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The prior art in memory systems includes integrated circuit, core, bubble, CCD, and other types of memory systems. The most pertinent prior art is integrated circuit RAM systems.

The prior art provides RAMs having tristate control for memory data lines to permit bussing of memory data lines and to facilitate bi-directional communication to the RAM for reading and writing of information from the bus. The most pertinent prior art in memory systems is discussed in the parent applications related to memories and is represented by the art cited herein.

The present invention is generally directed to improved memory architecture for multitudes of applications, such as providing greater performance and economy of implementation. In one memory configuration, a speed improvement is obtained by a combination of addressing the memory at a relatively low rate and scanning information out of the memory at a relatively high rate. This may be characterized as a multi-dimensional memory architecture, where the addressing logic forms a first dimension and the scanout logic forms a second dimension.

This speed improvement can be implemented by using the memory tristate control logic for data scanout operations in conjunction with addressing logic to provide both, re-addressing and scanout of memory data. A still further feature of the present invention provides an improved filter processor for a display system. Yet another feature of the present invention provides an improved performance memory arrangement.

The foregoing and other objects, features, and advantages of the present invention will become apparent from the following detailed description of preferred embodiments of this invention as illustrated in the accompanied drawings. A better understanding of the present invention may be obtained from a consideration of the detailed description hereinafter taken in conjunction with the drawings, which are briefly described below.

To facilitate disclosure of the illustrated embodiments, the components shown in FIGS. The components in the figures have in general been assigned reference numerals, where the hundreds digit of each reference numeral corresponds to the figure number. For example, the components in FIG.

A graphics processor architecture can be implemented with a address generator and control logic generating graphics vectors for storing into image memory. Image memory can then be scanned out, such as in a raster scan form to refresh a display. In one configuration, graphics vectors can be written into image memory on an offline basis and can be used to refresh the display on an online basis.

Alternately, graphics vectors can be written into image memory on an online basis time shared with refreshing of the display on an online basis. One arrangement of the graphics system of the present invention is shown in FIG. Supervisory processor A loads graphics commands into address generators B. Address generators B generate addresses of graphics vectors for loading into image memory C and for raster scanning image memory C.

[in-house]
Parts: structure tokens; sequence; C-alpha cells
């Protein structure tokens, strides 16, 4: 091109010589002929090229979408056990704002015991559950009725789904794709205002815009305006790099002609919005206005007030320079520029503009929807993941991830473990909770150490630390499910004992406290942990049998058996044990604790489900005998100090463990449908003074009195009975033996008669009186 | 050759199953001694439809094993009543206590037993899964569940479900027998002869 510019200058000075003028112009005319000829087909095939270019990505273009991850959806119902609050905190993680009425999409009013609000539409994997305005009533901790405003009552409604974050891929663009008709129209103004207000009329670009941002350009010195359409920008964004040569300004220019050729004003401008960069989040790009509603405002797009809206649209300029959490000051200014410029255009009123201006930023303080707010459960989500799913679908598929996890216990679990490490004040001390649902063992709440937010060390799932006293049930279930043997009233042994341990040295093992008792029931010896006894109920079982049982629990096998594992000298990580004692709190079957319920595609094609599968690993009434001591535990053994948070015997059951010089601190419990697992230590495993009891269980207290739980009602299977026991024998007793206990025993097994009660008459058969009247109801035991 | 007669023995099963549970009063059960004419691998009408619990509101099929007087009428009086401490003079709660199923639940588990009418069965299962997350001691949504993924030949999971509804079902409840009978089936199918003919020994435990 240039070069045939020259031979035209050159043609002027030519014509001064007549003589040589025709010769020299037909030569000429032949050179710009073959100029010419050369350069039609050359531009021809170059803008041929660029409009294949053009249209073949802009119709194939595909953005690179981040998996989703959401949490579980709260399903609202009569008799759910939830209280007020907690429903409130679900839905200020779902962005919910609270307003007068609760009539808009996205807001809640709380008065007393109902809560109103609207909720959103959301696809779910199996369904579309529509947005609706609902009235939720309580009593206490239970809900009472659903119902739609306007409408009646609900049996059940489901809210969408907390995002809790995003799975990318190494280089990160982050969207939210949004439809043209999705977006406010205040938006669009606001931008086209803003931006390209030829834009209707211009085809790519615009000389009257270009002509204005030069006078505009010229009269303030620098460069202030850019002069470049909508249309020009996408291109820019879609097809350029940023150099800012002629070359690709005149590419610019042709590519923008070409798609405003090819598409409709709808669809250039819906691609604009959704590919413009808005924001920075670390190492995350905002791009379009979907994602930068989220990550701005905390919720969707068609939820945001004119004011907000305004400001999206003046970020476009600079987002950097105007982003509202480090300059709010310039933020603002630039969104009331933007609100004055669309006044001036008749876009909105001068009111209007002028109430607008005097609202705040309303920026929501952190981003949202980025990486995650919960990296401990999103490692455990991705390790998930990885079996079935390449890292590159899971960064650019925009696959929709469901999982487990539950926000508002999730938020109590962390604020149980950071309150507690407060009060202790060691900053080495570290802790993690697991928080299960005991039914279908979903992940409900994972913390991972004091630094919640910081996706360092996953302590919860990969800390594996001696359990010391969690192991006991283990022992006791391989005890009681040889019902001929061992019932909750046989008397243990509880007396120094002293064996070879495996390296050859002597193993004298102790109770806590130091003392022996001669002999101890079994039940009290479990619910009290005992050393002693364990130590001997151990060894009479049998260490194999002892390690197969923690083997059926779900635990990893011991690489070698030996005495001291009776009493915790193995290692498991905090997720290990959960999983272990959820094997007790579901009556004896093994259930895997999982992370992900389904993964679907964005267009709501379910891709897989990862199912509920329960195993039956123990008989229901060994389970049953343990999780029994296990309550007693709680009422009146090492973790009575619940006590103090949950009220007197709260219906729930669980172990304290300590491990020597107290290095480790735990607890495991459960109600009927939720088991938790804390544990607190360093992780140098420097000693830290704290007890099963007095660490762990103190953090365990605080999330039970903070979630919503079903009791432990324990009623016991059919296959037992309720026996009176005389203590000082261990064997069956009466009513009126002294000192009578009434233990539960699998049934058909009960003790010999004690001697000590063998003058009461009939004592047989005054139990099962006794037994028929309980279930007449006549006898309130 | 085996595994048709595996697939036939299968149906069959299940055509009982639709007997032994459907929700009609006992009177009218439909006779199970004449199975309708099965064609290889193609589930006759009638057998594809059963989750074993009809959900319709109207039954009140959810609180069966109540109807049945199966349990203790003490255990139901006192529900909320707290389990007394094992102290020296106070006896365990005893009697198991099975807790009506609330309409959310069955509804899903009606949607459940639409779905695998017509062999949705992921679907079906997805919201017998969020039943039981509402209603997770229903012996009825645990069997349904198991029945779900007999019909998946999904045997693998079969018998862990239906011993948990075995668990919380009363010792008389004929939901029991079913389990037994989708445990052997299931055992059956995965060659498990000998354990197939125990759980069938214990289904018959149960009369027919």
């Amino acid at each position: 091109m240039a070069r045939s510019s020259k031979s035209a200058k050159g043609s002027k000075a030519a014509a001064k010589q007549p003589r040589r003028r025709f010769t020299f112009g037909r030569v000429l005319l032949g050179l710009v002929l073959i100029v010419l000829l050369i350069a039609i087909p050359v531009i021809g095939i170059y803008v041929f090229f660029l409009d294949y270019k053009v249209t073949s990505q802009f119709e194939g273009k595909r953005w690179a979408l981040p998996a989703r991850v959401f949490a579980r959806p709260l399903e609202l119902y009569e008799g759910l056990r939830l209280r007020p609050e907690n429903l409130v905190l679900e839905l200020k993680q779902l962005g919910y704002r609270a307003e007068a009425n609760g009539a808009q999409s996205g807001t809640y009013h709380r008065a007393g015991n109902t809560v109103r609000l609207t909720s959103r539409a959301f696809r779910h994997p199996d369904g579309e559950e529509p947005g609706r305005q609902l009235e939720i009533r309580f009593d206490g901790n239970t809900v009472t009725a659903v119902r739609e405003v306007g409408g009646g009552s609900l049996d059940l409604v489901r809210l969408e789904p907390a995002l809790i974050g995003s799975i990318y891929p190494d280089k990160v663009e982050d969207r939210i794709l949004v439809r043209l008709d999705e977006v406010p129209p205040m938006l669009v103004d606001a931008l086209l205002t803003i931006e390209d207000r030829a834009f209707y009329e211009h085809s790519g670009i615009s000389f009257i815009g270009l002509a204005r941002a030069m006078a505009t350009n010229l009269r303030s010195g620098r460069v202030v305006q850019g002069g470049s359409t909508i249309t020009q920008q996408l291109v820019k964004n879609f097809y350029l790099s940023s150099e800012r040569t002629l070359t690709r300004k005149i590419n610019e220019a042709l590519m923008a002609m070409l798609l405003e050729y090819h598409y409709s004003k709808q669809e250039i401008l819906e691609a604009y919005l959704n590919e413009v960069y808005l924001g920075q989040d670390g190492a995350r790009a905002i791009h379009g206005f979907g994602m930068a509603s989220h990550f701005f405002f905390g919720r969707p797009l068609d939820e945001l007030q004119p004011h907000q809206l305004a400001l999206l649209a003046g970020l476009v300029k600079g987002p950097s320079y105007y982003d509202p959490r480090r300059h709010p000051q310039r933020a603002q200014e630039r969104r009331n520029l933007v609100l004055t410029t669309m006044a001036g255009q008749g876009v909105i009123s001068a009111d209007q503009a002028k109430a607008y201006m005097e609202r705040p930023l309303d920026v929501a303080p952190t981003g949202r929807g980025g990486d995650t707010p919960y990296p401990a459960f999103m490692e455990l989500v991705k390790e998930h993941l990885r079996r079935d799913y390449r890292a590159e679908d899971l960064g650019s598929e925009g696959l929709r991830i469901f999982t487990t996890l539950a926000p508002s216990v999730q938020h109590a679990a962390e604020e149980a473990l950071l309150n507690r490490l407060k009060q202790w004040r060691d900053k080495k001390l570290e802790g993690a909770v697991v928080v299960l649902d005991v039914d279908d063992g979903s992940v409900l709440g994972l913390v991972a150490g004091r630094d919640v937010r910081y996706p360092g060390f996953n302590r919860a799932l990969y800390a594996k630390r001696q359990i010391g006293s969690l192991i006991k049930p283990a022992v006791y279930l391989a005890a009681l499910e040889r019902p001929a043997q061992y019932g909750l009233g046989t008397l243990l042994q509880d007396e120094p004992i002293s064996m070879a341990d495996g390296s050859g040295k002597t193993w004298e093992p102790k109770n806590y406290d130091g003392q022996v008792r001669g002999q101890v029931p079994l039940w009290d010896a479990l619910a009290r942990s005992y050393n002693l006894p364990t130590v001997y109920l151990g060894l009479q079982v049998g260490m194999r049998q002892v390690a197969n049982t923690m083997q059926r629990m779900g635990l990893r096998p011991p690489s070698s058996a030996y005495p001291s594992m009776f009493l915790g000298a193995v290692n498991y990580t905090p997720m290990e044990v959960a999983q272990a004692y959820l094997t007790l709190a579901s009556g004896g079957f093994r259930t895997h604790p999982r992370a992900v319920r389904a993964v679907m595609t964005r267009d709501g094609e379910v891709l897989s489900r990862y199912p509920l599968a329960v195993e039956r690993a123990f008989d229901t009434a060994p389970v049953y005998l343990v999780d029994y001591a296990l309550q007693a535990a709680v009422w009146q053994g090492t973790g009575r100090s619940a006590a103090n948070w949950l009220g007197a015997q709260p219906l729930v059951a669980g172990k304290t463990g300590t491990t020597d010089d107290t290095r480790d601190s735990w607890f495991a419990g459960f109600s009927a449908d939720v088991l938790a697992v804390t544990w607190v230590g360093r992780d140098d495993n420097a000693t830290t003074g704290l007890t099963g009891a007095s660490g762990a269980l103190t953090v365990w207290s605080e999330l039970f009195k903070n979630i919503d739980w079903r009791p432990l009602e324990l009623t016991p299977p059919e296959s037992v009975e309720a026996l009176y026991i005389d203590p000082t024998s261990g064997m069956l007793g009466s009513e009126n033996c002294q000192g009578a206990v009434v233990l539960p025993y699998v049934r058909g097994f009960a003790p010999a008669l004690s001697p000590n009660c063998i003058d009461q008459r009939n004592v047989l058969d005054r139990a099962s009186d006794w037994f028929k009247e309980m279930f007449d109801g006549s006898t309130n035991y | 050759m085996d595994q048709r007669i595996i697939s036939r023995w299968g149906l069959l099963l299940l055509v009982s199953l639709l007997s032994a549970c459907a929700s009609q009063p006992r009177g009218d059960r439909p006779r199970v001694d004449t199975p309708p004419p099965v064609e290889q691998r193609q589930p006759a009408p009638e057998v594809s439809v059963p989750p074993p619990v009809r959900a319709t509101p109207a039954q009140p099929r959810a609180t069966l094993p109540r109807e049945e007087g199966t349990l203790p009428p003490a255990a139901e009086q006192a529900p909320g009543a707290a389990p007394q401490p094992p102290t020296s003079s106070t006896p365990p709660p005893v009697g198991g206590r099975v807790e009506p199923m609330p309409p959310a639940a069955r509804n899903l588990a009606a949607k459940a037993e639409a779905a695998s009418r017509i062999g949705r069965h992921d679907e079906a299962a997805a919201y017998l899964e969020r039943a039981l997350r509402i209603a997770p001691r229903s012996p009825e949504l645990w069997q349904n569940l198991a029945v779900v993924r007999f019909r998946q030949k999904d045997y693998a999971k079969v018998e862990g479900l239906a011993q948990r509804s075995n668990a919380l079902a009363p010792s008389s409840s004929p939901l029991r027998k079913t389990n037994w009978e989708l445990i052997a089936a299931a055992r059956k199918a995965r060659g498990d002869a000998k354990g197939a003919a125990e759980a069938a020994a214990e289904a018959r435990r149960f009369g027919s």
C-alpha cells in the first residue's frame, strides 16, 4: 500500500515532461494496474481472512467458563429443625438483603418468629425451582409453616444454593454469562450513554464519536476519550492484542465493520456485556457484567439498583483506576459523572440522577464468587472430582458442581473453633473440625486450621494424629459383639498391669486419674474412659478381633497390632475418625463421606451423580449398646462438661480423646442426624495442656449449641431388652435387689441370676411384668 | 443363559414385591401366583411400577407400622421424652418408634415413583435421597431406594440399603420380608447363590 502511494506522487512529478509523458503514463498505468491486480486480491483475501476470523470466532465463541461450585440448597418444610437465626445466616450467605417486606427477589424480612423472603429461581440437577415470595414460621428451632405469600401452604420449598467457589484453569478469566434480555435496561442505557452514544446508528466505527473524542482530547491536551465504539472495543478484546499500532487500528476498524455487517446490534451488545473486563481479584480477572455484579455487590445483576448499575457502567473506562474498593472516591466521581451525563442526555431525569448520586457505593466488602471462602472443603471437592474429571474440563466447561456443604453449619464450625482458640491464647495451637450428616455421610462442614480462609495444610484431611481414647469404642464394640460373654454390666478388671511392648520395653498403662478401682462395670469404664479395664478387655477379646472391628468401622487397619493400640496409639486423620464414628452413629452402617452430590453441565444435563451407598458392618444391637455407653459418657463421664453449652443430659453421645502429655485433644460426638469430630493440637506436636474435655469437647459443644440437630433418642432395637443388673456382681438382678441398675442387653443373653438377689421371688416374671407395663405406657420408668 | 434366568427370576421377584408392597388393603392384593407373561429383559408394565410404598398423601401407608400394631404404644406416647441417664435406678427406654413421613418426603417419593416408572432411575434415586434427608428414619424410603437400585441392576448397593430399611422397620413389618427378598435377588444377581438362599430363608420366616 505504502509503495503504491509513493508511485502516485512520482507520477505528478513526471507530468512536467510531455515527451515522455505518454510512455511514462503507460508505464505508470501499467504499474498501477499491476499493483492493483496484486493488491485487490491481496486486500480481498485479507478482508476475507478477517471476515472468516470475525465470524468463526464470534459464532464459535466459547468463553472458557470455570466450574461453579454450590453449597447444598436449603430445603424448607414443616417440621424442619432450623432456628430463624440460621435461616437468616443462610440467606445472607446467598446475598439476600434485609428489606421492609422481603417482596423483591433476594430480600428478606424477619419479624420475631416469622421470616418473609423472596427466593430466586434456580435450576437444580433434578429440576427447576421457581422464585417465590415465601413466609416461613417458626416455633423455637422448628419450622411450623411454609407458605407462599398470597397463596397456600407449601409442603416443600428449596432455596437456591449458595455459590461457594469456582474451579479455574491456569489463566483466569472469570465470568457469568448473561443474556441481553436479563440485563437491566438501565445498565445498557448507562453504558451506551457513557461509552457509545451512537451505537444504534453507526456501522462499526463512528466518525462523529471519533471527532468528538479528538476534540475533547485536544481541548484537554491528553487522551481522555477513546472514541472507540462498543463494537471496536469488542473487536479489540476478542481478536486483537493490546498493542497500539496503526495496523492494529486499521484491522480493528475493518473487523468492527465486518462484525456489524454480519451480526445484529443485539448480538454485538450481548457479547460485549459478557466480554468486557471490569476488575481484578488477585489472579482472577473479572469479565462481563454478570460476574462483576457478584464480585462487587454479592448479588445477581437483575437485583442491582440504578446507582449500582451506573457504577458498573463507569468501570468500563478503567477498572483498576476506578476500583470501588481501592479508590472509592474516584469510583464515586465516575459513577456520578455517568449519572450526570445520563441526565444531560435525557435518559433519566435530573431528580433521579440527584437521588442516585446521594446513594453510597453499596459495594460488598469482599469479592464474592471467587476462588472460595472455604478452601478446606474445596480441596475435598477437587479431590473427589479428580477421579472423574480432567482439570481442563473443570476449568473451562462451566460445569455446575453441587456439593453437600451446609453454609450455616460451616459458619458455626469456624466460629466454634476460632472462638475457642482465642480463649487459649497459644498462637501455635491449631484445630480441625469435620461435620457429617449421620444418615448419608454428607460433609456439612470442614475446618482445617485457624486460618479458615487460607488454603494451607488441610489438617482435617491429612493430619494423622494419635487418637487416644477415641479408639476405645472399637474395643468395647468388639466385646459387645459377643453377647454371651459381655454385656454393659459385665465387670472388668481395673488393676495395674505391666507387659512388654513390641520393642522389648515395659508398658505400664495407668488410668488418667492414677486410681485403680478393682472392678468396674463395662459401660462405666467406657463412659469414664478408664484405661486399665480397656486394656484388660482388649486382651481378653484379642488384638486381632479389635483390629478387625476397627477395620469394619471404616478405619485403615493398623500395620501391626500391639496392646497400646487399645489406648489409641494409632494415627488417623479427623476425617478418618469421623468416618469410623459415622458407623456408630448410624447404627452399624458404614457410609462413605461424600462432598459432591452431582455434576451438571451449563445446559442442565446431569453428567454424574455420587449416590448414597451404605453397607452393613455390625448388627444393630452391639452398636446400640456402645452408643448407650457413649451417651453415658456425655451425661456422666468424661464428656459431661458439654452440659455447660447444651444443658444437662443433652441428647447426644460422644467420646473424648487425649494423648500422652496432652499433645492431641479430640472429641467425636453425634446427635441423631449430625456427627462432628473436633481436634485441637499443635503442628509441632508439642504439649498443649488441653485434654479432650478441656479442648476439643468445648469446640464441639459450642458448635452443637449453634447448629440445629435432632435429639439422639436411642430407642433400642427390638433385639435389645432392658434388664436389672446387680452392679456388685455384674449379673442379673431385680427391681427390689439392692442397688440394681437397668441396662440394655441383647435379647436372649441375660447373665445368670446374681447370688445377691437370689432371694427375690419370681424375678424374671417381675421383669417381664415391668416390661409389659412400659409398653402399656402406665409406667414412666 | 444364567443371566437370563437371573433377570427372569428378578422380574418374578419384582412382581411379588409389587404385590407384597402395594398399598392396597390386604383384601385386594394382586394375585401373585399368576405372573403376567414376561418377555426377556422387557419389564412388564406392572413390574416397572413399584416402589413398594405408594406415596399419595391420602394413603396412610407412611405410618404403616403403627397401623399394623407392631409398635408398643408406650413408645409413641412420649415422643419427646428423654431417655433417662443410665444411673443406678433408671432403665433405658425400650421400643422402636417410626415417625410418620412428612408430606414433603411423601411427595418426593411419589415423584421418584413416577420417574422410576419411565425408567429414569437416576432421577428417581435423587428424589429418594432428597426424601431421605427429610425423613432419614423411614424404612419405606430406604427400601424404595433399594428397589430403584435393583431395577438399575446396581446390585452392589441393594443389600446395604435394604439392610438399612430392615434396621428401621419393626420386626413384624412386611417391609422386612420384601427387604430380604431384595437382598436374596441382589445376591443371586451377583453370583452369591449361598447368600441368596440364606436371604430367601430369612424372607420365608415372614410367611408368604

An experimental system has been constructed to demonstrate operation of the graphics display capability. The arrangement shown in FIG. ASC, can be used to control that experimental hardware for refreshing the display. In this experimental system, the graphics vectors are loaded in an offline manner with the LD. ASC herein; emulating hardware loading of graphics vectors in an online manner.

In this experimental system, graphics operation is initiated each frame with supervisory processor A and hardware refresh is performed with address generators B and image memory C. In a hardware configuration, graphics vector generation can be performed in real time using the software emulated vector generation capability implemented in hardware form. In one hardware configuration, graphic vectors can be generated cotemporaneously with refresh, such as with one set of address generators i.

In this configuration, image memory can be implemented as a dual-ported image memory for simultaneously loading vectors into image memory and scanning-out image memory. In an alternate hardware configuration, graphic vectors can be generated and loaded into image memory during the vertical sync pulse period when the raster scan is blanked; time sharing the logic and memory between raster scanout and graphics generation.

In this configuration, during the vertical sync period, the address generators can generate graphic vector addresses for loading the graphic vectors into image memory and, after the vertical sync period, the address generators can generate the raster scan addresses for scanning-out image memory for display. The address generators can be used to generate graphic vectors and windows. For example, the LD. ASC herein has been used to load graphic vectors into image memory.

This is achieved by using the address generators to generate the addresses of a vector and by strobing the color intensity of the vector into image memory. Periods of time exist when the address generators are in a stand-by condition. For example, in a configuration where the address generators are scanning-out image memory to refresh a display; the address generators may not be used during the vertical blanking period and therefore may be available for graphic generation.

Also, in a configuration where the address generators are not used during the horizontal blanking period, the address generators and therefore may be available for graphic generation during the horizontal blanking period.

For example, a vertical blanking period of 1-millisecond will permit the address generators to draw about 5,graphic vector pixels operating at a 5-MHz pixel rate. Consequently, a meaningful number of graphic vector pixels can be generated during standby periods, permitting time sharing of the address generators for both, scanning-out an image to refresh a display and graphic vector generation.

A vector memory can be implemented to store parameters associated with the vectors to be generated. Vector memory can be loaded from various sources, such as from the supervisory processor that initializes the address generators, from a host processor, or from other sources.

The vector memory can contain the start point coordinates and the vector deltas for the address generators and a quantity Parameter or distance-to-go DTG parameter related to the quantity of vector steps to be generated for the particular vector. During image processing standby periods, graphic vector parameters can be loaded from the vector memory for generating the vectors with the address generators, similar to that performed with the LD. ASC program. After various standby periods, such as the horizontal and vertical synchronization periods; the address generators can be reinitialized; thereby overcoming the need to buffer scanout parameters.

However, if the address generators will not be reinitalized following vector generation, it may be necessary to buffer the scanout address parameters in a buffer memory for reloading the pixel address generators after vector generation. In the LD. ASC program, the number of steps for a vector are counted under program control in the supervisory processor. In a hardwired implementation, the number of steps for a vector can be counted with a hardware counter circuit.